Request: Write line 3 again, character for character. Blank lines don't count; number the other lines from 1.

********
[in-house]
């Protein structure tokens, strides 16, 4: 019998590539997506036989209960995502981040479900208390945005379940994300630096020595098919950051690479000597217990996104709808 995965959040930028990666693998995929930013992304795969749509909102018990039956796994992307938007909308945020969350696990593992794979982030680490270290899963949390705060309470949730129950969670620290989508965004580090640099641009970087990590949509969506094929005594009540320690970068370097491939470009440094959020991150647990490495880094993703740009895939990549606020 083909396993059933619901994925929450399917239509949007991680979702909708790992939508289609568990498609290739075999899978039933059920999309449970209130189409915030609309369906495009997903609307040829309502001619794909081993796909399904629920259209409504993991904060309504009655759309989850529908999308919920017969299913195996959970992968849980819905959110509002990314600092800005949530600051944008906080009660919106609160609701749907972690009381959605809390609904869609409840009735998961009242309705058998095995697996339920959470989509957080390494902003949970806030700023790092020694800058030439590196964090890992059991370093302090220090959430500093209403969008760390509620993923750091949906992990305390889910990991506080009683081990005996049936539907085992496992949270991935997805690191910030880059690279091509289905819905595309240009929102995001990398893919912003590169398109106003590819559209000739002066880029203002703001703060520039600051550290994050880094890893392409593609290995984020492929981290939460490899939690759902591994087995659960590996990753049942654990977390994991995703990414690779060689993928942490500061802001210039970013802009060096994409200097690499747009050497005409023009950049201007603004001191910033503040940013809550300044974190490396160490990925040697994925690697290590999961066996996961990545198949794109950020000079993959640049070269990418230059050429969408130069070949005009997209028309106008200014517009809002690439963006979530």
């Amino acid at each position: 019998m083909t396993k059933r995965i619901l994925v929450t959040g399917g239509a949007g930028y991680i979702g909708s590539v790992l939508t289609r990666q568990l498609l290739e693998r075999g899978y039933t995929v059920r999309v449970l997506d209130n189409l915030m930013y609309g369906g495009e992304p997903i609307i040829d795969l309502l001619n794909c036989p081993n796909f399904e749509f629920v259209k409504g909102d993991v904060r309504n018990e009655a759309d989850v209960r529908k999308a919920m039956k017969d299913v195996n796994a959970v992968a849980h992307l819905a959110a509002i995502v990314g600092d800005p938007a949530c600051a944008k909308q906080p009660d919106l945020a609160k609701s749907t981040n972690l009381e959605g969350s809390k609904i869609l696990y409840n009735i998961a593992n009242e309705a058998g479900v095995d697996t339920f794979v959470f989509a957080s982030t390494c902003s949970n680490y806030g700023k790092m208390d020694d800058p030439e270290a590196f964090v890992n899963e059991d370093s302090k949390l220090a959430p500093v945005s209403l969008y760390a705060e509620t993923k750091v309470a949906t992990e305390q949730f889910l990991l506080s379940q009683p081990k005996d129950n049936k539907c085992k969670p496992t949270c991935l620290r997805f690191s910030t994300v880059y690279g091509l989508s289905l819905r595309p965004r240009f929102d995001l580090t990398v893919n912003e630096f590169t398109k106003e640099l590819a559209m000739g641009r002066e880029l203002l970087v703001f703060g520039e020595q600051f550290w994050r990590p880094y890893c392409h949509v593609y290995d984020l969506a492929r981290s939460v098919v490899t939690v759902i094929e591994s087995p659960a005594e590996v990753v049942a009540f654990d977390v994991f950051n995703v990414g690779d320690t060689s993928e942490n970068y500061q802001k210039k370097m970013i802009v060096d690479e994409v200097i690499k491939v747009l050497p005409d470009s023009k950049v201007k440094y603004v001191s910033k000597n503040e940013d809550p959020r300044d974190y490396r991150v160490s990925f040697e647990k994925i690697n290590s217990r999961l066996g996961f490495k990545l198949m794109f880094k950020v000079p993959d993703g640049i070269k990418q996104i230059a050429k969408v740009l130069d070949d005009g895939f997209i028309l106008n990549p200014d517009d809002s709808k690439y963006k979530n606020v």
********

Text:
């Amino acid at each position: 019998m083909t396993k059933r995965i619901l994925v929450t959040g399917g239509a949007g930028y991680i979702g909708s590539v790992l939508t289609r990666q568990l498609l290739e693998r075999g899978y039933t995929v059920r999309v449970l997506d209130n189409l915030m930013y609309g369906g495009e992304p997903i609307i040829d795969l309502l001619n794909c036989p081993n796909f399904e749509f629920v259209k409504g909102d993991v904060r309504n018990e009655a759309d989850v209960r529908k999308a919920m039956k017969d299913v195996n796994a959970v992968a849980h992307l819905a959110a509002i995502v990314g600092d800005p938007a949530c600051a944008k909308q906080p009660d919106l945020a609160k609701s749907t981040n972690l009381e959605g969350s809390k609904i869609l696990y409840n009735i998961a593992n009242e309705a058998g479900v095995d697996t339920f794979v959470f989509a957080s982030t390494c902003s949970n680490y806030g700023k790092m208390d020694d800058p030439e270290a590196f964090v890992n899963e059991d370093s302090k949390l220090a959430p500093v945005s209403l969008y760390a705060e509620t993923k750091v309470a949906t992990e305390q949730f889910l990991l506080s379940q009683p081990k005996d129950n049936k539907c085992k969670p496992t949270c991935l620290r997805f690191s910030t994300v880059y690279g091509l989508s289905l819905r595309p965004r240009f929102d995001l580090t990398v893919n912003e630096f590169t398109k106003e640099l590819a559209m000739g641009r002066e880029l203002l970087v703001f703060g520039e020595q600051f550290w994050r990590p880094y890893c392409h949509v593609y290995d984020l969506a492929r981290s939460v098919v490899t939690v759902i094929e591994s087995p659960a005594e590996v990753v049942a009540f654990d977390v994991f950051n995703v990414g690779d320690t060689s993928e942490n970068y500061q802001k210039k370097m970013i802009v060096d690479e994409v200097i690499k491939v747009l050497p005409d470009s023009k950049v201007k440094y603004v001191s910033k000597n503040e940013d809550p959020r300044d974190y490396r991150v160490s990925f040697e647990k994925i690697n290590s217990r999961l066996g996961f490495k990545l198949m794109f880094k950020v000079p993959d993703g640049i070269k990418q996104i230059a050429k969408v740009l130069d070949d005009g895939f997209i028309l106008n990549p200014d517009d809002s709808k690439y963006k979530n606020v």